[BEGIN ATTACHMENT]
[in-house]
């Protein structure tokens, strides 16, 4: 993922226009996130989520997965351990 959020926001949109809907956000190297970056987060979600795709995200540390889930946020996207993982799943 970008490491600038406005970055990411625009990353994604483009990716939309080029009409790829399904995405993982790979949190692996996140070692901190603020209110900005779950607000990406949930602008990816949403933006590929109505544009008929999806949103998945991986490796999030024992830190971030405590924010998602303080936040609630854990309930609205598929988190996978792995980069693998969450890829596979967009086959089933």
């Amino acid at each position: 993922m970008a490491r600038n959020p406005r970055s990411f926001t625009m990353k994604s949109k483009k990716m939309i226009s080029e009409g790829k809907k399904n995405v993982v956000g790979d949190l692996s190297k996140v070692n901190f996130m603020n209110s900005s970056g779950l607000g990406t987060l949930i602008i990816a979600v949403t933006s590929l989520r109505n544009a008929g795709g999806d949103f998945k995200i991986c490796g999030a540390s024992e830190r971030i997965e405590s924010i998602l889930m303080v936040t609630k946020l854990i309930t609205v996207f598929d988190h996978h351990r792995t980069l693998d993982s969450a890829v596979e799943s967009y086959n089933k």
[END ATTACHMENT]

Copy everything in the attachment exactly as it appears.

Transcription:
[in-house]
């Protein structure tokens, strides 16, 4: 993922226009996130989520997965351990 959020926001949109809907956000190297970056987060979600795709995200540390889930946020996207993982799943 970008490491600038406005970055990411625009990353994604483009990716939309080029009409790829399904995405993982790979949190692996996140070692901190603020209110900005779950607000990406949930602008990816949403933006590929109505544009008929999806949103998945991986490796999030024992830190971030405590924010998602303080936040609630854990309930609205598929988190996978792995980069693998969450890829596979967009086959089933």
């Amino acid at each position: 993922m970008a490491r600038n959020p406005r970055s990411f926001t625009m990353k994604s949109k483009k990716m939309i226009s080029e009409g790829k809907k399904n995405v993982v956000g790979d949190l692996s190297k996140v070692n901190f996130m603020n209110s900005s970056g779950l607000g990406t987060l949930i602008i990816a979600v949403t933006s590929l989520r109505n544009a008929g795709g999806d949103f998945k995200i991986c490796g999030a540390s024992e830190r971030i997965e405590s924010i998602l889930m303080v936040t609630k946020l854990i309930t609205v996207f598929d988190h996978h351990r792995t980069l693998d993982s969450a890829v596979e799943s967009y086959n089933k």